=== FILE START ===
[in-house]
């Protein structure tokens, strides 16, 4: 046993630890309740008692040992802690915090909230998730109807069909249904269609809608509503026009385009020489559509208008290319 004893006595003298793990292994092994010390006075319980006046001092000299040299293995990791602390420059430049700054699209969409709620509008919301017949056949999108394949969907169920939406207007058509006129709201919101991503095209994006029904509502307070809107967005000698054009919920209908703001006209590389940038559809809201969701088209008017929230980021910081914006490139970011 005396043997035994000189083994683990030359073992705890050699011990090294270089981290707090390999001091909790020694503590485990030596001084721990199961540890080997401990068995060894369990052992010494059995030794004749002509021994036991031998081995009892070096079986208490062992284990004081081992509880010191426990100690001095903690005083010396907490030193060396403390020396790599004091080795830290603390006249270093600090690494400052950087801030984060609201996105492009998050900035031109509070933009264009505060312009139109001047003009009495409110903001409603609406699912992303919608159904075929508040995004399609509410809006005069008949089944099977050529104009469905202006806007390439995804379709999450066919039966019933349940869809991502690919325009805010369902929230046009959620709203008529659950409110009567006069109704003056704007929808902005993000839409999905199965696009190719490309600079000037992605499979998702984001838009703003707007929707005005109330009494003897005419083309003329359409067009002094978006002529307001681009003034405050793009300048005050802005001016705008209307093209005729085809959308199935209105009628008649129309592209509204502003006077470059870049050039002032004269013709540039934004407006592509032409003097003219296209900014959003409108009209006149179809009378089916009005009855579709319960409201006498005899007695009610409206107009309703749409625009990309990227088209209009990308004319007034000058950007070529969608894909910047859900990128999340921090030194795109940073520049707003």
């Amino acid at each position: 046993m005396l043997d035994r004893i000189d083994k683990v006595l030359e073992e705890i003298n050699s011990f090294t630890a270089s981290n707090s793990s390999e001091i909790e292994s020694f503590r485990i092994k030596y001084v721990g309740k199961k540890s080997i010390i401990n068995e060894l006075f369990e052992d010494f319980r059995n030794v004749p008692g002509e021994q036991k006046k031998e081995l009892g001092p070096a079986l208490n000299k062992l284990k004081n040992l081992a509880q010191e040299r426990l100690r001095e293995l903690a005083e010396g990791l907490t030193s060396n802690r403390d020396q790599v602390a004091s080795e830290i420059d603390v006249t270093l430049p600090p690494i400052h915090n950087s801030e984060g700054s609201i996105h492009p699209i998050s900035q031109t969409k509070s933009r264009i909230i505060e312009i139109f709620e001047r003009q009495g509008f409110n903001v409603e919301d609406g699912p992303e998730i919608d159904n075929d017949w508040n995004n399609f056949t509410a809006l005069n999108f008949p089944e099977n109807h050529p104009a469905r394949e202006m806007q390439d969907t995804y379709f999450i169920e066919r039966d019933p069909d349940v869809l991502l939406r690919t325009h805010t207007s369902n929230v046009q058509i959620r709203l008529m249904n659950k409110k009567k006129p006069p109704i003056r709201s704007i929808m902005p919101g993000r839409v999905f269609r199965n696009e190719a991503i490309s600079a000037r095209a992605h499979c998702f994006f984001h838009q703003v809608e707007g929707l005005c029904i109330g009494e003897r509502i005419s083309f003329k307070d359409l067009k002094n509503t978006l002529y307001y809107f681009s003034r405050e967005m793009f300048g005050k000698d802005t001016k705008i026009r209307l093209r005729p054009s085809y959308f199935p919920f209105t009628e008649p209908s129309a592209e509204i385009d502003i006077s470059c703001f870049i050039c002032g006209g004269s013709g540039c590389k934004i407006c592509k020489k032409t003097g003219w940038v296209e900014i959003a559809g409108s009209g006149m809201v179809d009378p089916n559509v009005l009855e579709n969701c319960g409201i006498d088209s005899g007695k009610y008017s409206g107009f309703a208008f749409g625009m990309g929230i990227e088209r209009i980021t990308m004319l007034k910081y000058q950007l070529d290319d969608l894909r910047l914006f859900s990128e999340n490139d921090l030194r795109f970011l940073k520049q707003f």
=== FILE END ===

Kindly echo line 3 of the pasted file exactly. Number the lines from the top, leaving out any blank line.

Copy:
């Amino acid at each position: 046993m005396l043997d035994r004893i000189d083994k683990v006595l030359e073992e705890i003298n050699s011990f090294t630890a270089s981290n707090s793990s390999e001091i909790e292994s020694f503590r485990i092994k030596y001084v721990g309740k199961k540890s080997i010390i401990n068995e060894l006075f369990e052992d010494f319980r059995n030794v004749p008692g002509e021994q036991k006046k031998e081995l009892g001092p070096a079986l208490n000299k062992l284990k004081n040992l081992a509880q010191e040299r426990l100690r001095e293995l903690a005083e010396g990791l907490t030193s060396n802690r403390d020396q790599v602390a004091s080795e830290i420059d603390v006249t270093l430049p600090p690494i400052h915090n950087s801030e984060g700054s609201i996105h492009p699209i998050s900035q031109t969409k509070s933009r264009i909230i505060e312009i139109f709620e001047r003009q009495g509008f409110n903001v409603e919301d609406g699912p992303e998730i919608d159904n075929d017949w508040n995004n399609f056949t509410a809006l005069n999108f008949p089944e099977n109807h050529p104009a469905r394949e202006m806007q390439d969907t995804y379709f999450i169920e066919r039966d019933p069909d349940v869809l991502l939406r690919t325009h805010t207007s369902n929230v046009q058509i959620r709203l008529m249904n659950k409110k009567k006129p006069p109704i003056r709201s704007i929808m902005p919101g993000r839409v999905f269609r199965n696009e190719a991503i490309s600079a000037r095209a992605h499979c998702f994006f984001h838009q703003v809608e707007g929707l005005c029904i109330g009494e003897r509502i005419s083309f003329k307070d359409l067009k002094n509503t978006l002529y307001y809107f681009s003034r405050e967005m793009f300048g005050k000698d802005t001016k705008i026009r209307l093209r005729p054009s085809y959308f199935p919920f209105t009628e008649p209908s129309a592209e509204i385009d502003i006077s470059c703001f870049i050039c002032g006209g004269s013709g540039c590389k934004i407006c592509k020489k032409t003097g003219w940038v296209e900014i959003a559809g409108s009209g006149m809201v179809d009378p089916n559509v009005l009855e579709n969701c319960g409201i006498d088209s005899g007695k009610y008017s409206g107009f309703a208008f749409g625009m990309g929230i990227e088209r209009i980021t990308m004319l007034k910081y000058q950007l070529d290319d969608l894909r910047l914006f859900s990128e999340n490139d921090l030194r795109f970011l940073k520049q707003f």